Review of Departure Songs Album by Hammock

For Hammock, Departure Songs is where it all comes together. Every disparate strand and sound conjured over the past eight years is no longer separated by song or by album, but layered on top of each other on a release that encompasses and near enough perfects the depth and breadth of the Nashville duo's back-catalogue.

Hammock Departure Songs Album

Yes, there are no moments of filed-down, Eno-aping, aching bliss that hit the mark of 'Maybe They Will Sing For Us Tomorrow', and no dream-pop epics that reach the heights of 'Shipwrecked', but Departure Songs from start to finish is a soaring blend of celestial shoegaze and billowing ambience that has the power to transform provincial town commutes into sagas and hangovers into states of nirvana.

That only two tracks of the 19 found on Departure Songs have running times significantly under five minutes is an indication that this is an album in which nothing is cut short, and yet at no point is a welcome overstayed. Most tracks fit between the 5:59 and 6:59 marks, and this feels like the perfect time frame for a band like Hammock, and gives the album a chapter-by-chapter feel; each one just the right length to tell a story without thinning it out and to give a different view without becoming lost in the plot. In this sense, it is the perfect companion to Italo Calvino's Invisible Cities, and shares with it an imagery of mythical landscapes in which the aura is key and not the objects in the foreground.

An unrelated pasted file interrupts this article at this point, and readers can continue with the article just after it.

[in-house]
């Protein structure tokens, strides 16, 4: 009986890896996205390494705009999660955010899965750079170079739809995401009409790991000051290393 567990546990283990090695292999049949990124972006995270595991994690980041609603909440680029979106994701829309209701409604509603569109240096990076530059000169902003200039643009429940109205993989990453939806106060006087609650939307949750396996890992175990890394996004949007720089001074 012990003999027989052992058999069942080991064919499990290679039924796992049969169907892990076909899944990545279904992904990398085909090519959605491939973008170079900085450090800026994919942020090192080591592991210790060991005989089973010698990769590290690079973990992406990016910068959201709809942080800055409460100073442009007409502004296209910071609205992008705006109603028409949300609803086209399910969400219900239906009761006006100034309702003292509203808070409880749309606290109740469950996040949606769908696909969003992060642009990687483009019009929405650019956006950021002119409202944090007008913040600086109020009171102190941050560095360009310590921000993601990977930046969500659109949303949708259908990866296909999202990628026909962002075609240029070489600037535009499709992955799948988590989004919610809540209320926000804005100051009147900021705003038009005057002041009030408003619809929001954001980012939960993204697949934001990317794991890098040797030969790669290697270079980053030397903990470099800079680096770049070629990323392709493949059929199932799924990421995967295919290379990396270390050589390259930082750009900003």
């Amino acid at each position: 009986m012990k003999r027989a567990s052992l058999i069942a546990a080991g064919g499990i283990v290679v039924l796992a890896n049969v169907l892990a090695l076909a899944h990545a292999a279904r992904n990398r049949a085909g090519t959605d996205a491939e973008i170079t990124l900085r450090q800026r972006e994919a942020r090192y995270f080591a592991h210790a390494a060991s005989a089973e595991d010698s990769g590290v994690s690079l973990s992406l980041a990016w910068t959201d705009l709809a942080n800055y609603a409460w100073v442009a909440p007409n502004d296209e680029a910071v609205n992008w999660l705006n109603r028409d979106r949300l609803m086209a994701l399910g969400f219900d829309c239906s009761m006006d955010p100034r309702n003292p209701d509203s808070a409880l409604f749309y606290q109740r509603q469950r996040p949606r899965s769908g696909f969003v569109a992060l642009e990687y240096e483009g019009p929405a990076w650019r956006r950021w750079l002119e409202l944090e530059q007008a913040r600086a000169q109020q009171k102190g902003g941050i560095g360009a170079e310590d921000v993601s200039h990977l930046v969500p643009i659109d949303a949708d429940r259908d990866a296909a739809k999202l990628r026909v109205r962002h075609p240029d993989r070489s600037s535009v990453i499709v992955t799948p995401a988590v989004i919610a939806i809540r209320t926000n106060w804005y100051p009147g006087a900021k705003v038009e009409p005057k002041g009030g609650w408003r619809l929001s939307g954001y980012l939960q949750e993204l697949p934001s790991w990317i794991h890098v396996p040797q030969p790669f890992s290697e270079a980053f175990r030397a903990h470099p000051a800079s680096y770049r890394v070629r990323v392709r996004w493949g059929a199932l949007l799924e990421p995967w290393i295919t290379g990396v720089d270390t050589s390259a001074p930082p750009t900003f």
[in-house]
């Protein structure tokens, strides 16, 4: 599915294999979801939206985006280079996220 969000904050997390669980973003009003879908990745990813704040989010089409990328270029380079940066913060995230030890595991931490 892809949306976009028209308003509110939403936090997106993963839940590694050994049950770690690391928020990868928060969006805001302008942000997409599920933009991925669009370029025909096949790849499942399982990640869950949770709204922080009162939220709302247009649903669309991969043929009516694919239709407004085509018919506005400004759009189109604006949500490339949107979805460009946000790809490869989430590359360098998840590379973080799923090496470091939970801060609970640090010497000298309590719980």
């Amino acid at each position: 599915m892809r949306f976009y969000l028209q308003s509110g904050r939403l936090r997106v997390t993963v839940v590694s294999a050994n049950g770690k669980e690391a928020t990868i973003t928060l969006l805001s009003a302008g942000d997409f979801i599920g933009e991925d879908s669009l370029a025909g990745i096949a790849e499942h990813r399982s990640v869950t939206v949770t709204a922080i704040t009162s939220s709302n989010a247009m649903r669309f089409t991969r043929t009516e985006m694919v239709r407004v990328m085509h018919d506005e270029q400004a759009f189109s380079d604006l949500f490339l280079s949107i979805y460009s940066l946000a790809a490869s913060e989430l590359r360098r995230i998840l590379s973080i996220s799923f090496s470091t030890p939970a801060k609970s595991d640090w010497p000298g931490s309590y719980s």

Produced by past-collaborator Tim Powles, formerly of The Church, it is the echoes of the seminal Australian psychedelic pop band that resonate the strongest, with songs like 'Hiding But Nobody Missed You' and 'Ten Thousand Years Won't Save Your Life' cradled with the same fog of reverb that obscures vocals and half-buries drums. The same lyrical themes are also present; love and loss as a singularity, faith and spirituality, dreams and altered realities; themes that reach out as far as the music does behind them. 

'Tonight We Burn Like Stars That Never Die', one of the album's more pulsating moments in which the band approach the territory of those who have pushed such soundscapes into more radio-friendly territories such as M83 or Maps, the couplet "Heaven is in our eyes, tonight we are the stars that never die" is the kind of wide-eyed refrain the equally grandiose Hope Of The States used to throw out with wild abandon and often induce a quiver or cringe, but in Andrew Thompson's sighs they sound triumphant as the guitar squall slowly gives way to strings and horns.

What Hammock do so well is take motifs and ideas that may not be unique, and are certainly not without precedent, but are freed from the rigidity and pretensions of their predecessors. Whilst hundreds if not thousands of bands have borrowed from the synthetic psychedelic electronica of the eighties and the pedal-obsessed shoegaze of the early nineties virtually none have done so with such ambition and a definitive direction that disregards the typical connotations of said scenes. It is something that cannot be portrayed exactly in word; only in the mystical and, for want of a better term, 'wholesome' nature of their music. Like meditation or a drugs trip, words are no replacement for experience.

Even outside of its name Departure Songs has the feel of a farewell, and whether it sees the band bow out, take a new direction or merely continue on the same path, it is the culmination of one of music's most breath-taking journeys.

Jordan Dowling

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